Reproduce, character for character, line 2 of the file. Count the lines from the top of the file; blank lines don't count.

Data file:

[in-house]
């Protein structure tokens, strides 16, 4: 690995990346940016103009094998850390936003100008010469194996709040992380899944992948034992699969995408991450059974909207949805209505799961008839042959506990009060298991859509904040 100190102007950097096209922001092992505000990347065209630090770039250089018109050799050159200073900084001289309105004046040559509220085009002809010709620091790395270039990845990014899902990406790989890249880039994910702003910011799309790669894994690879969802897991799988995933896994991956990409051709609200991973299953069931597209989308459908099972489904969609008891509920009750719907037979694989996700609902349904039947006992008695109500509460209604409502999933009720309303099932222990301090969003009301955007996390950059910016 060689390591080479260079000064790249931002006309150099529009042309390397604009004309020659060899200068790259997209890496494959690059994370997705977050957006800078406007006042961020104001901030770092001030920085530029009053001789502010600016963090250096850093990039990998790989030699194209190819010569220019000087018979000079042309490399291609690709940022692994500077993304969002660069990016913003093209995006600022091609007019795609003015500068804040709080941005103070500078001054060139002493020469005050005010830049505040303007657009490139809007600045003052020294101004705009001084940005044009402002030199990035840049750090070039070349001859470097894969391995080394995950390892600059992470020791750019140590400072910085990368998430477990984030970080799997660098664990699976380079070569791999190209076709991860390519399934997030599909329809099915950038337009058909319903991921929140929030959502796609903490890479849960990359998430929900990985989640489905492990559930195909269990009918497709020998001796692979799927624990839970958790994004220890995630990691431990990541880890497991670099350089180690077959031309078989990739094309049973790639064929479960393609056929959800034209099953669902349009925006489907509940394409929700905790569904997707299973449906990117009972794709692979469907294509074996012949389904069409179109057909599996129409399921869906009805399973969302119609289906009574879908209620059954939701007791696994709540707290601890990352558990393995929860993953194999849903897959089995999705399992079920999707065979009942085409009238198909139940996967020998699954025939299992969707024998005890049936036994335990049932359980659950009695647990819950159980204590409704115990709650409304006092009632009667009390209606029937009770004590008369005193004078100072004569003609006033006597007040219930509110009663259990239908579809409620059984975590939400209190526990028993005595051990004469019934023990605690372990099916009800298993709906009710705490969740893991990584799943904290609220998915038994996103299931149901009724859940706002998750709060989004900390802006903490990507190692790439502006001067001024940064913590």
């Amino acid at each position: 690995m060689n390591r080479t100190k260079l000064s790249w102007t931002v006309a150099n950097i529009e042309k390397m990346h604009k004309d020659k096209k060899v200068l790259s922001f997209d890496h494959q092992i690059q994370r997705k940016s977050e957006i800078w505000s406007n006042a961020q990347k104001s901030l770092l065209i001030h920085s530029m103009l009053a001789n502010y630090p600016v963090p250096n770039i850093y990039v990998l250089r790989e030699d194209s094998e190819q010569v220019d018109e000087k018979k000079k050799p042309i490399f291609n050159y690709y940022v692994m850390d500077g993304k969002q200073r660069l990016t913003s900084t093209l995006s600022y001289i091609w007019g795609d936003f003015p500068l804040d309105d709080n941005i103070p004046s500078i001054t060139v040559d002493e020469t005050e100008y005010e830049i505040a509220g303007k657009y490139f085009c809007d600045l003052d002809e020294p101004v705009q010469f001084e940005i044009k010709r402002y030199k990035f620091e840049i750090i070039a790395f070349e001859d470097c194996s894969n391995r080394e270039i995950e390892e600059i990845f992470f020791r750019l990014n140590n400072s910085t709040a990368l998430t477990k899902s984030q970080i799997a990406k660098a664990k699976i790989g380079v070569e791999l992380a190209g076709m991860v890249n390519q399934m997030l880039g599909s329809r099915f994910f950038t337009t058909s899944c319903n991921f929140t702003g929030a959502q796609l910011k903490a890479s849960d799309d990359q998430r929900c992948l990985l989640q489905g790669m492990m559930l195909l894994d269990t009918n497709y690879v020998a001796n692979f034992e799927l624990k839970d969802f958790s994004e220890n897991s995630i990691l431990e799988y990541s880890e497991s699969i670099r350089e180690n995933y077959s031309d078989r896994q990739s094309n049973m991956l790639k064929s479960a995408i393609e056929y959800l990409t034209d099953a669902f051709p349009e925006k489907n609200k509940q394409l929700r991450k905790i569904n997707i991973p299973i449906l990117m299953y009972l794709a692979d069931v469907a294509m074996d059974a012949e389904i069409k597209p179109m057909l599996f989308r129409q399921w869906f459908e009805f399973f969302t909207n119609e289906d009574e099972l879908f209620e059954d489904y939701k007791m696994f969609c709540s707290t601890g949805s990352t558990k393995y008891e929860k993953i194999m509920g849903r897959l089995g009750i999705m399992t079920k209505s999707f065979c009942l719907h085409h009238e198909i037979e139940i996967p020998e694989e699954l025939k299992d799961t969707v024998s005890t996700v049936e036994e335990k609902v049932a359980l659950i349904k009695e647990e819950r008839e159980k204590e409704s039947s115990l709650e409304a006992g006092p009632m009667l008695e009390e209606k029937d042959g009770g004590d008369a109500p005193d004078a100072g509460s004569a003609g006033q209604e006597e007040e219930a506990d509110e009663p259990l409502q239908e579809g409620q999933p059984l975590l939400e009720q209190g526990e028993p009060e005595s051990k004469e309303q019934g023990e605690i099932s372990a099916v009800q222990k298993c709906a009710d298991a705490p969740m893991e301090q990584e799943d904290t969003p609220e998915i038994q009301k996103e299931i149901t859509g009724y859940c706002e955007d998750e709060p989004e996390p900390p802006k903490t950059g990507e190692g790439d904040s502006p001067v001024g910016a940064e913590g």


């Protein structure tokens, strides 16, 4: 690995990346940016103009094998850390936003100008010469194996709040992380899944992948034992699969995408991450059974909207949805209505799961008839042959506990009060298991859509904040 100190102007950097096209922001092992505000990347065209630090770039250089018109050799050159200073900084001289309105004046040559509220085009002809010709620091790395270039990845990014899902990406790989890249880039994910702003910011799309790669894994690879969802897991799988995933896994991956990409051709609200991973299953069931597209989308459908099972489904969609008891509920009750719907037979694989996700609902349904039947006992008695109500509460209604409502999933009720309303099932222990301090969003009301955007996390950059910016 060689390591080479260079000064790249931002006309150099529009042309390397604009004309020659060899200068790259997209890496494959690059994370997705977050957006800078406007006042961020104001901030770092001030920085530029009053001789502010600016963090250096850093990039990998790989030699194209190819010569220019000087018979000079042309490399291609690709940022692994500077993304969002660069990016913003093209995006600022091609007019795609003015500068804040709080941005103070500078001054060139002493020469005050005010830049505040303007657009490139809007600045003052020294101004705009001084940005044009402002030199990035840049750090070039070349001859470097894969391995080394995950390892600059992470020791750019140590400072910085990368998430477990984030970080799997660098664990699976380079070569791999190209076709991860390519399934997030599909329809099915950038337009058909319903991921929140929030959502796609903490890479849960990359998430929900990985989640489905492990559930195909269990009918497709020998001796692979799927624990839970958790994004220890995630990691431990990541880890497991670099350089180690077959031309078989990739094309049973790639064929479960393609056929959800034209099953669902349009925006489907509940394409929700905790569904997707299973449906990117009972794709692979469907294509074996012949389904069409179109057909599996129409399921869906009805399973969302119609289906009574879908209620059954939701007791696994709540707290601890990352558990393995929860993953194999849903897959089995999705399992079920999707065979009942085409009238198909139940996967020998699954025939299992969707024998005890049936036994335990049932359980659950009695647990819950159980204590409704115990709650409304006092009632009667009390209606029937009770004590008369005193004078100072004569003609006033006597007040219930509110009663259990239908579809409620059984975590939400209190526990028993005595051990004469019934023990605690372990099916009800298993709906009710705490969740893991990584799943904290609220998915038994996103299931149901009724859940706002998750709060989004900390802006903490990507190692790439502006001067001024940064913590």